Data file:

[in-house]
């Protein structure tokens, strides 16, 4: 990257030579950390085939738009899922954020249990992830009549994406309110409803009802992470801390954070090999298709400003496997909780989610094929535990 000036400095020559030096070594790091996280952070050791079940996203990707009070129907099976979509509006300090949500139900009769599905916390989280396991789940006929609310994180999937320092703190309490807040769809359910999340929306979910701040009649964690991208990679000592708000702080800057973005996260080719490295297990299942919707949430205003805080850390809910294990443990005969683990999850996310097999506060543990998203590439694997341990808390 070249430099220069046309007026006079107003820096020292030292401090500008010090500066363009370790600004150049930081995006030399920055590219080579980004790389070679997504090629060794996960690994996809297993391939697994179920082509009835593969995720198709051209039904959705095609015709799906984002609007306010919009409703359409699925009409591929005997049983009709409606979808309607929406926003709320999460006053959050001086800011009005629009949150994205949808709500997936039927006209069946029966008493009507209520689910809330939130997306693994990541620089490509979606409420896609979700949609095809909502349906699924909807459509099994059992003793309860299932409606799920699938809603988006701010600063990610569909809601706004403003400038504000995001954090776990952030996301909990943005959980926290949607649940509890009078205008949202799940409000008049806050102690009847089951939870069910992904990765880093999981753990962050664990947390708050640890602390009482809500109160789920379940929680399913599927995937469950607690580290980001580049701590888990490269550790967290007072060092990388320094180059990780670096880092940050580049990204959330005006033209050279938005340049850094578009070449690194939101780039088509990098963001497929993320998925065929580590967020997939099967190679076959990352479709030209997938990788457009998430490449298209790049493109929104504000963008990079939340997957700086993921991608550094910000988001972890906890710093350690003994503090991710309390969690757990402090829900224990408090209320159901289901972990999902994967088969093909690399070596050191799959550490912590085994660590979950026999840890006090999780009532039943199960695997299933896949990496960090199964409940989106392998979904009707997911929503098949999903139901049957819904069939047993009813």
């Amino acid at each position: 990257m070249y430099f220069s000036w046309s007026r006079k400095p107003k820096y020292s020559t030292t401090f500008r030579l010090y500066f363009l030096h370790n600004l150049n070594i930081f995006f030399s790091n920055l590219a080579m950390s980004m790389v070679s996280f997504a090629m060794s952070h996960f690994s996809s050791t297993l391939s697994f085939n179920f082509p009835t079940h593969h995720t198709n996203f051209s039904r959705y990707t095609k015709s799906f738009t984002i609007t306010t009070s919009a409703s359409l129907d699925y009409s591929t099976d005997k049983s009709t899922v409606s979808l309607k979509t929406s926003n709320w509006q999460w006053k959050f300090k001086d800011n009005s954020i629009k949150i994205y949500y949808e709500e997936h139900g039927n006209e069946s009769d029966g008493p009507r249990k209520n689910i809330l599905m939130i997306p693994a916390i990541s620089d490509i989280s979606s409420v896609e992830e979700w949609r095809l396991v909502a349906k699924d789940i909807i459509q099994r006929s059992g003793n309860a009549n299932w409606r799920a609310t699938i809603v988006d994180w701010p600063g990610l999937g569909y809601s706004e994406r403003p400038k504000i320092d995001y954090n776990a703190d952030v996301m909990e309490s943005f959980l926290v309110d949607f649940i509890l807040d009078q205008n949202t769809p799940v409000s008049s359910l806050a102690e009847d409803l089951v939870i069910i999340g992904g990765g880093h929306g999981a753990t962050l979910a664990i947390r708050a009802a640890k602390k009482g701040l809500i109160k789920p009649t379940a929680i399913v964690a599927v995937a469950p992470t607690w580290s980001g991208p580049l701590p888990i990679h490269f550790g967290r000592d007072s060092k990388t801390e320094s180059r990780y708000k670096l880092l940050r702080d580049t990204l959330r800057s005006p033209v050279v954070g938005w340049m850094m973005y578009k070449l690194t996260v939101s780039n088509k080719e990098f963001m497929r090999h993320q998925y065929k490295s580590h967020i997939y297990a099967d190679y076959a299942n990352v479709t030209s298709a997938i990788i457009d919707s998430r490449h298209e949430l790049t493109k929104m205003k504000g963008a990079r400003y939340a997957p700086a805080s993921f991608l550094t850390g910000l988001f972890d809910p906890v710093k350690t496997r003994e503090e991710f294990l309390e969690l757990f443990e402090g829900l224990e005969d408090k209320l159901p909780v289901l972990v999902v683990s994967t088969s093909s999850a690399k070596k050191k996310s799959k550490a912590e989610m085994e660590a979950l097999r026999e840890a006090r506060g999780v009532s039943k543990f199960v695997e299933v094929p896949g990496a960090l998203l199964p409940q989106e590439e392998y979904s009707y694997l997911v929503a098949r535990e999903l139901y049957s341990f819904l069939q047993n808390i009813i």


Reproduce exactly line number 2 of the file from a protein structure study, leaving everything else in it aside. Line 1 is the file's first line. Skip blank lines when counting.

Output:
């Protein structure tokens, strides 16, 4: 990257030579950390085939738009899922954020249990992830009549994406309110409803009802992470801390954070090999298709400003496997909780989610094929535990 000036400095020559030096070594790091996280952070050791079940996203990707009070129907099976979509509006300090949500139900009769599905916390989280396991789940006929609310994180999937320092703190309490807040769809359910999340929306979910701040009649964690991208990679000592708000702080800057973005996260080719490295297990299942919707949430205003805080850390809910294990443990005969683990999850996310097999506060543990998203590439694997341990808390 070249430099220069046309007026006079107003820096020292030292401090500008010090500066363009370790600004150049930081995006030399920055590219080579980004790389070679997504090629060794996960690994996809297993391939697994179920082509009835593969995720198709051209039904959705095609015709799906984002609007306010919009409703359409699925009409591929005997049983009709409606979808309607929406926003709320999460006053959050001086800011009005629009949150994205949808709500997936039927006209069946029966008493009507209520689910809330939130997306693994990541620089490509979606409420896609979700949609095809909502349906699924909807459509099994059992003793309860299932409606799920699938809603988006701010600063990610569909809601706004403003400038504000995001954090776990952030996301909990943005959980926290949607649940509890009078205008949202799940409000008049806050102690009847089951939870069910992904990765880093999981753990962050664990947390708050640890602390009482809500109160789920379940929680399913599927995937469950607690580290980001580049701590888990490269550790967290007072060092990388320094180059990780670096880092940050580049990204959330005006033209050279938005340049850094578009070449690194939101780039088509990098963001497929993320998925065929580590967020997939099967190679076959990352479709030209997938990788457009998430490449298209790049493109929104504000963008990079939340997957700086993921991608550094910000988001972890906890710093350690003994503090991710309390969690757990402090829900224990408090209320159901289901972990999902994967088969093909690399070596050191799959550490912590085994660590979950026999840890006090999780009532039943199960695997299933896949990496960090199964409940989106392998979904009707997911929503098949999903139901049957819904069939047993009813």